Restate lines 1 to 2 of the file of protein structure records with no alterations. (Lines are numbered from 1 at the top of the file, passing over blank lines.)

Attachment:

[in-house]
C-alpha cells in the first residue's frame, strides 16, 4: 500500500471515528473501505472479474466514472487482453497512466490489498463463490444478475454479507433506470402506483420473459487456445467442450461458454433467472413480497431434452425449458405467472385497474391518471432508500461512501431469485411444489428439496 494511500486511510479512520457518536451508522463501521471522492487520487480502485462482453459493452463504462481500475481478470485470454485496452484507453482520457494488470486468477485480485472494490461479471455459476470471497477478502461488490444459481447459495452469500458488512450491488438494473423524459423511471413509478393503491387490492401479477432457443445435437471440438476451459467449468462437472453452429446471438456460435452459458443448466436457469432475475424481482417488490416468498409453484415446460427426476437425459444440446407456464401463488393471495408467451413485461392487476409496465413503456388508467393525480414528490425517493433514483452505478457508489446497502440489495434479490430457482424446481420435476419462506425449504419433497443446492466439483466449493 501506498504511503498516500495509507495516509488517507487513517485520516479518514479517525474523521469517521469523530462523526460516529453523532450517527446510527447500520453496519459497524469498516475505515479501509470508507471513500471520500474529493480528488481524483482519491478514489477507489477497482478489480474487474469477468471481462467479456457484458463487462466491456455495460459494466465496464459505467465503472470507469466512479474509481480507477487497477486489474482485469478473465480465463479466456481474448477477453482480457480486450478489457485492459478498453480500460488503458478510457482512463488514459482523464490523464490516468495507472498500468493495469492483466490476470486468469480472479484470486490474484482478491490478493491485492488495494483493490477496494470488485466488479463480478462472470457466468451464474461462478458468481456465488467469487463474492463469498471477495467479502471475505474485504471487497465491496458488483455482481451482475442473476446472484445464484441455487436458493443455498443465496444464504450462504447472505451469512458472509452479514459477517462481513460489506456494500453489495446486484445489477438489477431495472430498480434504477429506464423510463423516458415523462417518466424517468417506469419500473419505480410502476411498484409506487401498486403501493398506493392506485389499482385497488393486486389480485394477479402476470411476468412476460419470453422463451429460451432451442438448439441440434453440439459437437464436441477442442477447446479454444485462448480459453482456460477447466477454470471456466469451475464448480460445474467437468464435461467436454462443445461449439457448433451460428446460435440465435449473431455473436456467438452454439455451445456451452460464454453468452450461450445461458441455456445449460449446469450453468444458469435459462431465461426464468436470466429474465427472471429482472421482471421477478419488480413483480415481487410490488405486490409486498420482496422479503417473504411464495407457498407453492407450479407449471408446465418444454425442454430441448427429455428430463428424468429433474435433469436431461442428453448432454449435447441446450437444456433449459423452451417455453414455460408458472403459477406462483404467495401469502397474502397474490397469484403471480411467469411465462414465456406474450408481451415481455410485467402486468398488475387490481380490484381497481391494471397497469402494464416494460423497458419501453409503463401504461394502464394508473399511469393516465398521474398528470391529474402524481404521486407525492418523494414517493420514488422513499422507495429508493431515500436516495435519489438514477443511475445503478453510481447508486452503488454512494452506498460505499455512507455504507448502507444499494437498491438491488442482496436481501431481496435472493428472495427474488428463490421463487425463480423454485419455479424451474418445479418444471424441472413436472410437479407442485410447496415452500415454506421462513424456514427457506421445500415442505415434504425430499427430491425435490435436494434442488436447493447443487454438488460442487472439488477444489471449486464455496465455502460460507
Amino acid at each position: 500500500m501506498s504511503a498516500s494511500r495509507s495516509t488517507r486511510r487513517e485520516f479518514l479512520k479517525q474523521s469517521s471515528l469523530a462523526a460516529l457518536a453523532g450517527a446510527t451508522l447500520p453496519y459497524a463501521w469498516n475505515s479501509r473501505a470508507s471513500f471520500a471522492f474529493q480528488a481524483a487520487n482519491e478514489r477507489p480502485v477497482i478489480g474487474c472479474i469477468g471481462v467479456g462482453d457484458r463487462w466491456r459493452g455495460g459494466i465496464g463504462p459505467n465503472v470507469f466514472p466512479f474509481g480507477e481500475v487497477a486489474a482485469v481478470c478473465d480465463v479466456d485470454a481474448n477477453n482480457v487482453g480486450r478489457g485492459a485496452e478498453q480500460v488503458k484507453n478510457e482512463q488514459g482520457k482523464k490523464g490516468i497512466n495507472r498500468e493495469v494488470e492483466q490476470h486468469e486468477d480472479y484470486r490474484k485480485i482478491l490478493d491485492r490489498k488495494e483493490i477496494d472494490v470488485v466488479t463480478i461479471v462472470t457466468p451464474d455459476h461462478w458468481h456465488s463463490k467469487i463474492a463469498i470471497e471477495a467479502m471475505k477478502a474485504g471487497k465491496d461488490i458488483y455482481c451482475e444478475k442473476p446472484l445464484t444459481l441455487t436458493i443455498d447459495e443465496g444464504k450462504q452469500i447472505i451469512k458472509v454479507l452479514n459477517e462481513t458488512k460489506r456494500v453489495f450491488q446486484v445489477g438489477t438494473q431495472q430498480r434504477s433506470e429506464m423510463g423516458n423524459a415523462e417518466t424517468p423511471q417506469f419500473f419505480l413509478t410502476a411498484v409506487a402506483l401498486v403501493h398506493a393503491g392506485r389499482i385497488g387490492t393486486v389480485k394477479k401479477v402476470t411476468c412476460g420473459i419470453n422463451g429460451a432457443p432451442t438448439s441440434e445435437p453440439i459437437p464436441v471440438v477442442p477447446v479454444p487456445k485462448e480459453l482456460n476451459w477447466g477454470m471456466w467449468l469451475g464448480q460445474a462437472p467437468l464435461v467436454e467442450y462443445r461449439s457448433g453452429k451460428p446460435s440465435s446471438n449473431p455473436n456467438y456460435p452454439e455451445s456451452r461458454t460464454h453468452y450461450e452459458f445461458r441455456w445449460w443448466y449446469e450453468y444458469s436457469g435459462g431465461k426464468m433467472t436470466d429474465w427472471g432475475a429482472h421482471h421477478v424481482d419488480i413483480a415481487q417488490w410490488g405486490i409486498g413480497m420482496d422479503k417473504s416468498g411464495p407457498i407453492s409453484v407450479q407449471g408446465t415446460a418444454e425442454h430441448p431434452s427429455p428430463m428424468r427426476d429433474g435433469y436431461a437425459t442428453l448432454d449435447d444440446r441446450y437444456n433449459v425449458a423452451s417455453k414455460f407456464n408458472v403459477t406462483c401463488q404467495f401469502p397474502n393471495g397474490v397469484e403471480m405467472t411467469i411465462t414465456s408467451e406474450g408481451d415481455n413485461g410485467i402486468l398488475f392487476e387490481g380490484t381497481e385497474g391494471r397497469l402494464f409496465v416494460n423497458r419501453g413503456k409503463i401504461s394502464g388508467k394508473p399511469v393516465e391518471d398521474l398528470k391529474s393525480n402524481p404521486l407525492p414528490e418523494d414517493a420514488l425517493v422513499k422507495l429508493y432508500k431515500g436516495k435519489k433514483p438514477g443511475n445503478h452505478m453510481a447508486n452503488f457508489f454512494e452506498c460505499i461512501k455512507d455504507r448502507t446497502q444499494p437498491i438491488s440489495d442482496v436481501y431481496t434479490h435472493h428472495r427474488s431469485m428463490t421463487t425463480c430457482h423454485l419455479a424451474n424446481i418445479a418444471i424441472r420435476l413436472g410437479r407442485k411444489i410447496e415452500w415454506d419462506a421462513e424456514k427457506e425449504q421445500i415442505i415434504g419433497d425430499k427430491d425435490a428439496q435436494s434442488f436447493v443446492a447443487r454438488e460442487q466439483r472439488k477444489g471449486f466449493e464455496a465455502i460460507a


[in-house]
C-alpha cells in the first residue's frame, strides 16, 4: 500500500471515528473501505472479474466514472487482453497512466490489498463463490444478475454479507433506470402506483420473459487456445467442450461458454433467472413480497431434452425449458405467472385497474391518471432508500461512501431469485411444489428439496 494511500486511510479512520457518536451508522463501521471522492487520487480502485462482453459493452463504462481500475481478470485470454485496452484507453482520457494488470486468477485480485472494490461479471455459476470471497477478502461488490444459481447459495452469500458488512450491488438494473423524459423511471413509478393503491387490492401479477432457443445435437471440438476451459467449468462437472453452429446471438456460435452459458443448466436457469432475475424481482417488490416468498409453484415446460427426476437425459444440446407456464401463488393471495408467451413485461392487476409496465413503456388508467393525480414528490425517493433514483452505478457508489446497502440489495434479490430457482424446481420435476419462506425449504419433497443446492466439483466449493 501506498504511503498516500495509507495516509488517507487513517485520516479518514479517525474523521469517521469523530462523526460516529453523532450517527446510527447500520453496519459497524469498516475505515479501509470508507471513500471520500474529493480528488481524483482519491478514489477507489477497482478489480474487474469477468471481462467479456457484458463487462466491456455495460459494466465496464459505467465503472470507469466512479474509481480507477487497477486489474482485469478473465480465463479466456481474448477477453482480457480486450478489457485492459478498453480500460488503458478510457482512463488514459482523464490523464490516468495507472498500468493495469492483466490476470486468469480472479484470486490474484482478491490478493491485492488495494483493490477496494470488485466488479463480478462472470457466468451464474461462478458468481456465488467469487463474492463469498471477495467479502471475505474485504471487497465491496458488483455482481451482475442473476446472484445464484441455487436458493443455498443465496444464504450462504447472505451469512458472509452479514459477517462481513460489506456494500453489495446486484445489477438489477431495472430498480434504477429506464423510463423516458415523462417518466424517468417506469419500473419505480410502476411498484409506487401498486403501493398506493392506485389499482385497488393486486389480485394477479402476470411476468412476460419470453422463451429460451432451442438448439441440434453440439459437437464436441477442442477447446479454444485462448480459453482456460477447466477454470471456466469451475464448480460445474467437468464435461467436454462443445461449439457448433451460428446460435440465435449473431455473436456467438452454439455451445456451452460464454453468452450461450445461458441455456445449460449446469450453468444458469435459462431465461426464468436470466429474465427472471429482472421482471421477478419488480413483480415481487410490488405486490409486498420482496422479503417473504411464495407457498407453492407450479407449471408446465418444454425442454430441448427429455428430463428424468429433474435433469436431461442428453448432454449435447441446450437444456433449459423452451417455453414455460408458472403459477406462483404467495401469502397474502397474490397469484403471480411467469411465462414465456406474450408481451415481455410485467402486468398488475387490481380490484381497481391494471397497469402494464416494460423497458419501453409503463401504461394502464394508473399511469393516465398521474398528470391529474402524481404521486407525492418523494414517493420514488422513499422507495429508493431515500436516495435519489438514477443511475445503478453510481447508486452503488454512494452506498460505499455512507455504507448502507444499494437498491438491488442482496436481501431481496435472493428472495427474488428463490421463487425463480423454485419455479424451474418445479418444471424441472413436472410437479407442485410447496415452500415454506421462513424456514427457506421445500415442505415434504425430499427430491425435490435436494434442488436447493447443487454438488460442487472439488477444489471449486464455496465455502460460507